(1) As used in this section, "unlawful sexual offense" means enticement of a child, as described in section 18-3-305, sexual assault, as described in section 18-3-402, when the victim at the time of the commission of the act is a child less than 15 years of age, sexual assault in the first degree, as described in section 18-3-402, as it existed prior to July 1, 2000, when the victim at the time of the commission of the act is a child less than 15 years of age; sexual assault in the second degree, as described in section 18-3-403(1)(a), (1)(b), (1)(c), (1)(d), (1)(g), or (1)(h), as it existed prior to July 1, 2000, when the victim at the time of the commission of the act is a child less than 15 years of age, or as described in section 18-3-403(1)(e), as it existed prior to July 1, 2000, when the victim is less than fifteen years of age and the actor is at least four years older than the victim; unlawful sexual contact, as described in section 18-3-404(1)(a), (1)(b), (1)(c), (1)(d), (1)(f), or (1)(g), when the victim at the time of the commission of the act is a child less than 15 years of age; sexual assault in the third degree, as described in section 18-3-404(1)(a), (1)(b), (1)(c), (1)(d), (1)(f), or (1)(g), as it existed prior to July 1, 2000, when the victim at the time of the commission of the act is a child less than 15 years of age; sexual assault on a child, as described in section 18-3-405; sexual assault on a child by one in a position of trust, as described in section 18-3-405.3; aggravated incest, as described in section 18-6-302; trafficking in children, as described in section 18-6-402; sexual exploitation of a child, as described in section 18-6-403; procurement of a child for sexual exploitation, as described in section 18-6-404; indecent exposure, as described in section 18-7-302, soliciting for child prostitution, as described in section 18-7-402; pandering of a child, as described in section 18-7-403; procurement of a child, as described in section 18-7-403.5; keeping a place of child prostitution, as described in section 18-7-404; pimping of a child, as described in section 18-7-405; inducement of child prostitution, as described in section 18-7-405.5; patronizing a prostituted child, as described in section 18-7-406; or criminal attempt, conspiracy, or solicitation to commit any of the acts specified in this subsection (1).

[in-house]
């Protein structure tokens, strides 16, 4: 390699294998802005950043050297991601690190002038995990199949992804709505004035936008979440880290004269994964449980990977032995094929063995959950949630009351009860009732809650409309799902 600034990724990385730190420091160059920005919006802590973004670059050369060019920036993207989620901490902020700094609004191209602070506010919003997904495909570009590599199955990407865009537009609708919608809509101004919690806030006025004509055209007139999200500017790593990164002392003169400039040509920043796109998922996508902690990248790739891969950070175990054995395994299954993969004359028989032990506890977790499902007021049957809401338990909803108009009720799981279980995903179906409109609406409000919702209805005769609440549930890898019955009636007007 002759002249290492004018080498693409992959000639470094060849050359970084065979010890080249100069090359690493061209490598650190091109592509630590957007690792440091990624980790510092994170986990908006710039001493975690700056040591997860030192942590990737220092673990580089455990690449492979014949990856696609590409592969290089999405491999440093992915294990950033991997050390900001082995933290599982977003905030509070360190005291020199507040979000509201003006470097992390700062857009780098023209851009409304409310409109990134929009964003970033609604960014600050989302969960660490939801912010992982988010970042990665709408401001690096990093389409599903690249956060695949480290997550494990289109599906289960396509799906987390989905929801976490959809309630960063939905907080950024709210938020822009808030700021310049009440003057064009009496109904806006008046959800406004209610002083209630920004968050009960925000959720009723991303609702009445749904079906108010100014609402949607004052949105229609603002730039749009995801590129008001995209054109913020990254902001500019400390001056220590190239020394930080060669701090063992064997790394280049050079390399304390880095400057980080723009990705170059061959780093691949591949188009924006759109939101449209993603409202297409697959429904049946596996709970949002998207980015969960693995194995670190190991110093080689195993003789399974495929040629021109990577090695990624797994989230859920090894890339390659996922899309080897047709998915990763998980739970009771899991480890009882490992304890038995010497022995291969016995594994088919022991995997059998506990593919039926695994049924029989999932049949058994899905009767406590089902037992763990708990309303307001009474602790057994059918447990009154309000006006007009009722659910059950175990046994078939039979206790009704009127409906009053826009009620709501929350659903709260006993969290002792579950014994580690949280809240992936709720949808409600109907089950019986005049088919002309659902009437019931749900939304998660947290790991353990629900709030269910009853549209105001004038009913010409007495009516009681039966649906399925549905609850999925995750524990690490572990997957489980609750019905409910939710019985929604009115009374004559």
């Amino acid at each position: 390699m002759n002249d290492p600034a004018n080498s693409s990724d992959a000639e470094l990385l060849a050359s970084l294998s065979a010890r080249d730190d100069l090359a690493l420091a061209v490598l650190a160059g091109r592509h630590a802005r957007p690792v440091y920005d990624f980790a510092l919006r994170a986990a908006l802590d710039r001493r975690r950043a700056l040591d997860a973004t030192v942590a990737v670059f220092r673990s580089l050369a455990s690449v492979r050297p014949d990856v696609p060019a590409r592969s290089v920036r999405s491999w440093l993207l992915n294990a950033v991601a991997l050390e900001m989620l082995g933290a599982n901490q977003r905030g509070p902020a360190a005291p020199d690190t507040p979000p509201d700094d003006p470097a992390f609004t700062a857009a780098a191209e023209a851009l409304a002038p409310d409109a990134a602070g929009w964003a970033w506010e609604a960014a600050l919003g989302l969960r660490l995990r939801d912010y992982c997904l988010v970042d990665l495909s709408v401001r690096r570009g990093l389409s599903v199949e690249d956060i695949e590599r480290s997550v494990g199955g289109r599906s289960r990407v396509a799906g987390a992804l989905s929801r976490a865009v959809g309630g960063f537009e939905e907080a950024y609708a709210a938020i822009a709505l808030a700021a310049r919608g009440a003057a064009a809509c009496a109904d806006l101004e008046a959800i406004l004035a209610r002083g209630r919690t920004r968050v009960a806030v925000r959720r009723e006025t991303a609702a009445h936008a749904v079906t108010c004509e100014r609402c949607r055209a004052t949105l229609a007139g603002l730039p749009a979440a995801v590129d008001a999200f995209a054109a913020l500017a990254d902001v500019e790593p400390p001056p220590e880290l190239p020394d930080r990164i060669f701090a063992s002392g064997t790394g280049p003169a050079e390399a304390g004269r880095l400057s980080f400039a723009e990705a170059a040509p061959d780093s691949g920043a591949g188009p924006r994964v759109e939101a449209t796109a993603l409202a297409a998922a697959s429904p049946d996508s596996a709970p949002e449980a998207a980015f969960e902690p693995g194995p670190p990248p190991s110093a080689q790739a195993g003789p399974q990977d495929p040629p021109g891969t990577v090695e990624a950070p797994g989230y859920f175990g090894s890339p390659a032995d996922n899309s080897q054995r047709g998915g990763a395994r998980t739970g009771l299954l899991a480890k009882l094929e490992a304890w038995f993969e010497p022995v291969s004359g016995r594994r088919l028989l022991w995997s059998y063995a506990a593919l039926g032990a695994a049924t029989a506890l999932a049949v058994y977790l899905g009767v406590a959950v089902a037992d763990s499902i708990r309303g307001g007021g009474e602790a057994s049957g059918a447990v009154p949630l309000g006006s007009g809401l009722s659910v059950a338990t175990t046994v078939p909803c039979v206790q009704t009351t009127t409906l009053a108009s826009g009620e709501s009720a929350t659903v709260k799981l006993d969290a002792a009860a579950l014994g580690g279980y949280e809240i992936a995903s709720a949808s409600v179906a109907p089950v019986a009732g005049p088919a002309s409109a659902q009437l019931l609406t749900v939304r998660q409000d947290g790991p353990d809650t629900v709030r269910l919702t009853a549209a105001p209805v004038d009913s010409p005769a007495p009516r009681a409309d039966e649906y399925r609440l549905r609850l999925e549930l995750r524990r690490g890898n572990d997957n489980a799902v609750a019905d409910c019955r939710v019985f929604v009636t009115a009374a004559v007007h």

Was the victim's lawyer misreading or misleading with applicable Colorado law? Whatever the answer, Judge Ruckriegle will certainly not be pleased. This is not a good way to make friends and influence judges.

    No judge likes to have the public misled about his ability to understand and follow the law. Look for the Court to put this back in the face of the offending attorney if and when he gets the opportunity. Right now, it is not even clear that the victim's attorney had the standing to file any such motion.

    So what is this motion really about? It comes on the heels of the rape shield hearing in which the accuser testified yesterday. Nobody but the people inside the courtroom knows how it went. But let's say that it went bad for the prosecution and the alleged victim. What would happen then?

    Judge Ruckriegle would allow, at a minimum, that Team Kobe can put on evidence that Kobe Bryant was the middle man. There would be evidence of the sexual intercourse by another man two days before and evidence of sex with yet another man after Kobe Bryant but before she went to the cops. If that evidence is admissible at trial, then the prosecution and the alleged victim would be wise to start thinking of a graceful way out. Could this "hurry up" filing by the alleged victim's lawyer be an indication of a graceful exit strategy?

    When you are stuck in a long line that is moving slowly, one of several things can be done. You can wait patiently. You can ask to move ahead of other people. You can tell the people controlling the line to hurry up. Or, if none of your efforts to get special precedence work, you can throw your hands up and leave.

    Craig Silverman is a legal analyst for 7NEWS. He will be contributing his thoughts on the Kobe Bryant case in the months to come. He works for the downtown Denver law firm of Silverman and Olivas, P.C., which you can contact through their Web site or by calling (303) 595-0529. You can read Craig's bio here.